May US producer prices soared 10.8 % as energy prices jumped
U.S. producer prices surged 10.8% in May from a year earlier, underscoring the ongoing threat to the economy from a bout of inflation that shows no sign of slowing
WASHINGTON — U.S. producer prices surged 10.8% in May from a year earlier, underscoring the ongoing threat to the economy from inflation that shows no sign of slowing.
Thursday’s report by the Labor Department showed that producer prices, which measure inflation before it reaches consumers, rose slightly last month from April. It jumped 10.9% compared to a year ago and is down from a 11.5% annual gain in March.
Producer prices increased 0.8% in May compared to April, which was 0.4% more than the previous month.
These figures show that rising prices will continue reducing Americans’ paychecks and wreaking havoc on household budgets over the next months. President Joe Biden and congressional Democrats have been plagued by inflation. The Federal Reserve has had to take a series of drastic interest rate increases in an effort to slow down the economy and reduce price rises.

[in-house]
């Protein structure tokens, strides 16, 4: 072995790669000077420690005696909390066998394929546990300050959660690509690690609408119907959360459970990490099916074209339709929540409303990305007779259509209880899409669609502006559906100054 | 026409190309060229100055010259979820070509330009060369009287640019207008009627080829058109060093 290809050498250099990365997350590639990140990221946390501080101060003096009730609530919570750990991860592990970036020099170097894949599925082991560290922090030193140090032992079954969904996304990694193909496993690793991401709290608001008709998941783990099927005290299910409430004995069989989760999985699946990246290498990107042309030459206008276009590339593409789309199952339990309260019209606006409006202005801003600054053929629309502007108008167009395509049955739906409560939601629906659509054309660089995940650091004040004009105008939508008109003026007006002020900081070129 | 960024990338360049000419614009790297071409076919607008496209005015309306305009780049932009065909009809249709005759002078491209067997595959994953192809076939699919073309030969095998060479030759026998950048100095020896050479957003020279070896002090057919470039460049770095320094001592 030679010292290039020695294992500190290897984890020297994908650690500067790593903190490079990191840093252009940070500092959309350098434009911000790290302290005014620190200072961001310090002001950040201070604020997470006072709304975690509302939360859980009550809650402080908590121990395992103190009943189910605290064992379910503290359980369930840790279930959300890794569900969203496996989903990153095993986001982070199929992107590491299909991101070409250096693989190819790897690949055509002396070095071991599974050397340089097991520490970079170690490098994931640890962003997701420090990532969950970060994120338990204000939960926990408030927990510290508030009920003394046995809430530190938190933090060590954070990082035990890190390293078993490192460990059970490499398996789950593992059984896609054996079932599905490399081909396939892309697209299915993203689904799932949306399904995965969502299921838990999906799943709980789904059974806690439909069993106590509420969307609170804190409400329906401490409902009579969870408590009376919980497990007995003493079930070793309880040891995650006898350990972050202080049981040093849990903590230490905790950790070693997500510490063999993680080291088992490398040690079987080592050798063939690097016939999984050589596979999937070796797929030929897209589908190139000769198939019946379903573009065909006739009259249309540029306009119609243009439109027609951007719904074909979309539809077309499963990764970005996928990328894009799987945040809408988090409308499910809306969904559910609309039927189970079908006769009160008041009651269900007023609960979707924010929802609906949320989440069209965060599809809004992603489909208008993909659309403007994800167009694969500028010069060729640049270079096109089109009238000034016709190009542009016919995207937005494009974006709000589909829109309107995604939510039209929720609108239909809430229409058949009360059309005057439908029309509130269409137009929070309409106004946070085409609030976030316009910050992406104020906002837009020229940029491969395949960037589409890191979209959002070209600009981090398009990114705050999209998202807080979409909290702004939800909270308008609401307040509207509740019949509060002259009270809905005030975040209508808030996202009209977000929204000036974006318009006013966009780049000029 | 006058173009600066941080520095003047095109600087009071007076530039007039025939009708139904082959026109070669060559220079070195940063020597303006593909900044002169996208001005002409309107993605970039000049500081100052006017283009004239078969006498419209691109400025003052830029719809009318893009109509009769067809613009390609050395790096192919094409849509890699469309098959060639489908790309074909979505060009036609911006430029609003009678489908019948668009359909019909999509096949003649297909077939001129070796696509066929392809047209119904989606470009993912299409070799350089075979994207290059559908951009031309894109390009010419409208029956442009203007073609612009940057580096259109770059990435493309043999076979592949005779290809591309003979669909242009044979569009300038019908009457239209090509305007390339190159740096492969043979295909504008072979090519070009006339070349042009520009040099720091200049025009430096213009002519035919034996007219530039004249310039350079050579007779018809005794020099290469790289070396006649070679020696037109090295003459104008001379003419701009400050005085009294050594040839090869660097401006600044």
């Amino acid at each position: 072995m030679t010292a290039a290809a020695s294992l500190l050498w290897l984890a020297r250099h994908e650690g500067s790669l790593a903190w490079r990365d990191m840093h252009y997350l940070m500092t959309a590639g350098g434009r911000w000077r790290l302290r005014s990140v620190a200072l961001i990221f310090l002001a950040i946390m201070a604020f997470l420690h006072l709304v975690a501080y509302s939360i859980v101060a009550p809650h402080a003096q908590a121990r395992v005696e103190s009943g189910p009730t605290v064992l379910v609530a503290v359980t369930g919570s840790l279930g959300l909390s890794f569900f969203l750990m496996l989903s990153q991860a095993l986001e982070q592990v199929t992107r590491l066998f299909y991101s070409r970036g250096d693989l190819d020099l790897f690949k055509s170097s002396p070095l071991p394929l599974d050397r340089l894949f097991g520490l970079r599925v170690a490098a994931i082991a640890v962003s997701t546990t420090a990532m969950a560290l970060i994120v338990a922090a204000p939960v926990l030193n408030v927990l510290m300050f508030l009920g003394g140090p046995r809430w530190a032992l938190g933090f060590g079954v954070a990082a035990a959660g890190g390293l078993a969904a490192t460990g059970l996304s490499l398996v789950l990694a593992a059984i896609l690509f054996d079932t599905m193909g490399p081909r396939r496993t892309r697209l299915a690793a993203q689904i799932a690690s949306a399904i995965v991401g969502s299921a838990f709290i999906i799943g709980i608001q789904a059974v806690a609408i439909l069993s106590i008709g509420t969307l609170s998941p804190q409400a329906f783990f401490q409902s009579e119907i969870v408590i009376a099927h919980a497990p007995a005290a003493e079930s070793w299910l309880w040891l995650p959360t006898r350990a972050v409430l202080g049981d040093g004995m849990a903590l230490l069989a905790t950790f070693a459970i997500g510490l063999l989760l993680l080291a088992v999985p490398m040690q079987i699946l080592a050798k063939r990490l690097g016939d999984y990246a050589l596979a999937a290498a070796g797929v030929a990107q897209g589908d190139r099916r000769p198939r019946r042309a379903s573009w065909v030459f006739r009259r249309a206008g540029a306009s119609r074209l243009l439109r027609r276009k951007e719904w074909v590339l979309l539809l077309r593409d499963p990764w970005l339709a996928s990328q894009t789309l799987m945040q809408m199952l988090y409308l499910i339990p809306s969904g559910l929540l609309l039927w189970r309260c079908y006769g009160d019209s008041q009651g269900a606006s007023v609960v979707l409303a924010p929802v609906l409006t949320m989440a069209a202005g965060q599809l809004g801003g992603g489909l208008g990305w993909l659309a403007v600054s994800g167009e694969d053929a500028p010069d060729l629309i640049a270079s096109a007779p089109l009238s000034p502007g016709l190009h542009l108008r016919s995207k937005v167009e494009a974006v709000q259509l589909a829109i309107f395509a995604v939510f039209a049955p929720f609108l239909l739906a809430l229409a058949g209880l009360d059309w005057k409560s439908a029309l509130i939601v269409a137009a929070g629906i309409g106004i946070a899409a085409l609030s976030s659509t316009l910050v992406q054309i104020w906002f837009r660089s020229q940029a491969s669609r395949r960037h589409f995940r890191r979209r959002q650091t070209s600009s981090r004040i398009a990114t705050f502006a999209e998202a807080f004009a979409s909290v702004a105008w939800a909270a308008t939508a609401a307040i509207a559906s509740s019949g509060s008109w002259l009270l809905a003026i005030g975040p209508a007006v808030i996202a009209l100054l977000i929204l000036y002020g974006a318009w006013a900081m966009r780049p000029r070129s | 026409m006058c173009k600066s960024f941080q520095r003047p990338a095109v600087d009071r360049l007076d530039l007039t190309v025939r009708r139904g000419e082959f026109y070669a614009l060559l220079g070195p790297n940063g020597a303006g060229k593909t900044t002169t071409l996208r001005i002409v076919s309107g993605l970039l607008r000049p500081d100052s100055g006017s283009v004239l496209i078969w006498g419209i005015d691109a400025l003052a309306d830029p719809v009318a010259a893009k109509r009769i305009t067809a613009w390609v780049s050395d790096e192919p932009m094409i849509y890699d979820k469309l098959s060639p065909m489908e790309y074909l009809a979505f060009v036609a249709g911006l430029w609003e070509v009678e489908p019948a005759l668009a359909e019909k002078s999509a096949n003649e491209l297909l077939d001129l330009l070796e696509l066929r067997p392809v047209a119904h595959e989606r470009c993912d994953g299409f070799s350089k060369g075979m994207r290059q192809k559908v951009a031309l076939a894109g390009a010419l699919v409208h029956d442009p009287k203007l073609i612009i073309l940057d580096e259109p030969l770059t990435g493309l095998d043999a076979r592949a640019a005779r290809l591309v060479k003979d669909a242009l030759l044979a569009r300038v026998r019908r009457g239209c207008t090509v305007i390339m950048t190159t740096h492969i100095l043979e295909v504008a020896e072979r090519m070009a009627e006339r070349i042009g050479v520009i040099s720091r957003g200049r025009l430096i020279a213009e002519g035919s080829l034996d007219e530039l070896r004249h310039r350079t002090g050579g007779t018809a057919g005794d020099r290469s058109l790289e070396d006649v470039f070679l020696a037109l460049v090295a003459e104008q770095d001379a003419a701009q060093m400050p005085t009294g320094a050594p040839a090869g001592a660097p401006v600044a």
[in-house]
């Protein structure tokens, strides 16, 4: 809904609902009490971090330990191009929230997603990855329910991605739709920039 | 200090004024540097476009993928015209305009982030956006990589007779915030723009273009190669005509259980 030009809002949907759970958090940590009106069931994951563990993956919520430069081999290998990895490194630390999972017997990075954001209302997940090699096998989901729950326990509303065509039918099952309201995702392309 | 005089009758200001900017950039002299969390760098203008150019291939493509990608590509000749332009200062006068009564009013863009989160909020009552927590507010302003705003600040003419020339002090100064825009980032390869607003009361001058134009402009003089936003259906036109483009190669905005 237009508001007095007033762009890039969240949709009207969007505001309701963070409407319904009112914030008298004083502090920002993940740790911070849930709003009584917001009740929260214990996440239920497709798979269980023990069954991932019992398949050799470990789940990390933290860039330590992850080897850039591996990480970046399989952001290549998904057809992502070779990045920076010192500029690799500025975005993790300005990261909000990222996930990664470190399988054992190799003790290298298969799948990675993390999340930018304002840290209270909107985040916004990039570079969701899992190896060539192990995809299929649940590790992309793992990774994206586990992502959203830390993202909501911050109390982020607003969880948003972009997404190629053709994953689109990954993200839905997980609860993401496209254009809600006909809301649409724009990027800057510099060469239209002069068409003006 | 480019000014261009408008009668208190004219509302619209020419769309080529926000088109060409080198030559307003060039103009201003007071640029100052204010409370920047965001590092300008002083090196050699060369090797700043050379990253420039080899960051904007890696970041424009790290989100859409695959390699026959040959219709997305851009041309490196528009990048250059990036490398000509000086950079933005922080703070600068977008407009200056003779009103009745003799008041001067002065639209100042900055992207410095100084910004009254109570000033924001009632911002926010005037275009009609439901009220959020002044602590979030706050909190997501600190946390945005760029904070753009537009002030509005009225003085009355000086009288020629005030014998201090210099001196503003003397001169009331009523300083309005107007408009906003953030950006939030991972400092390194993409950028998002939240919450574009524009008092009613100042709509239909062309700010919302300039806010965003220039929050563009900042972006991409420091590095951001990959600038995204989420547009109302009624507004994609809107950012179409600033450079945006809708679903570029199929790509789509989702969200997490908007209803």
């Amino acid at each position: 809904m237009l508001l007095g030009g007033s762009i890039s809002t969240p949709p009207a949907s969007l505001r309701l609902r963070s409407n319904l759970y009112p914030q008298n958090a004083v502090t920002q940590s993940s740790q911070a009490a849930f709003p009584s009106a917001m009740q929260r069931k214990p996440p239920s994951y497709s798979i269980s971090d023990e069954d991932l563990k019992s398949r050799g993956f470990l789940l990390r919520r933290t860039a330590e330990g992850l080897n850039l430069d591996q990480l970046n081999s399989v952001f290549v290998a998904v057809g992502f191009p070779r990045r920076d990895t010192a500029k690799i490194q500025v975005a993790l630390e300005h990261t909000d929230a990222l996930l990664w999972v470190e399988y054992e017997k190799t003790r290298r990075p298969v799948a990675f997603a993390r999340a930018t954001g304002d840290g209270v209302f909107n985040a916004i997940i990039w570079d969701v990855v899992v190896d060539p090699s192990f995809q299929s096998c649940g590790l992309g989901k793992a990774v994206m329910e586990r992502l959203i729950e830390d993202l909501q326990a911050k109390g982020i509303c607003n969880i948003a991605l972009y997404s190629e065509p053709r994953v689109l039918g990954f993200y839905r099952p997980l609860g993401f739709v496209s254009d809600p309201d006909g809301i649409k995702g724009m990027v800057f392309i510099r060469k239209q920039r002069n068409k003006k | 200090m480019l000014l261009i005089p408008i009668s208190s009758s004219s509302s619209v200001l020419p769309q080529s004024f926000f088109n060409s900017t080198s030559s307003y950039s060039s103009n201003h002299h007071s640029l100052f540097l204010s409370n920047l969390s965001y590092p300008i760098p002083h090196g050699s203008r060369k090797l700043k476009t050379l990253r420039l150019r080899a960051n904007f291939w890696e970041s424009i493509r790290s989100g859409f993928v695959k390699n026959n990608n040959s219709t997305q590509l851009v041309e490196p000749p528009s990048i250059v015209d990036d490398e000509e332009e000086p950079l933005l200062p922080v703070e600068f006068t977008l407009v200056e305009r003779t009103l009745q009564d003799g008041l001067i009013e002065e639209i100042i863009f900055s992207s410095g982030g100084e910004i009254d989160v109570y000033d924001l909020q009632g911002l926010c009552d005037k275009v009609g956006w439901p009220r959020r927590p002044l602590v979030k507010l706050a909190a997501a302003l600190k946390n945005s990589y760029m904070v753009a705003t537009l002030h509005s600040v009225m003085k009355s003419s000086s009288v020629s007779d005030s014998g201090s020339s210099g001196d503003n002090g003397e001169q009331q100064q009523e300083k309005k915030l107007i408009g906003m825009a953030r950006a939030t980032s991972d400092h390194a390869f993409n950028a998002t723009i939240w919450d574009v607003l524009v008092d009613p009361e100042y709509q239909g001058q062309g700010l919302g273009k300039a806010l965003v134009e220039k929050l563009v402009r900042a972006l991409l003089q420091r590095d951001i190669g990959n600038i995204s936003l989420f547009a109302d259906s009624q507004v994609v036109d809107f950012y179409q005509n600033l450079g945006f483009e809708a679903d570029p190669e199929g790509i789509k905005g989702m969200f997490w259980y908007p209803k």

The government reported Friday that inflation, as measured by the consumer price index, rose to an 40-year record of 8.6% in May. This unexpected gain disappointed expectations that price rises might be slowing. The Russian invasion of Ukraine pushed up food and gas prices. However, rent, new and used cars, medical services, and clothing all rose, which is evidence that inflation is spreading wider through the economy.
The producer price data tracks inflation at an earlier stage in production and can sometimes indicate where consumer prices are heading. It feeds into the Federal Reserve’s preferred measure for inflation, the personal consumption expenditures prices index.
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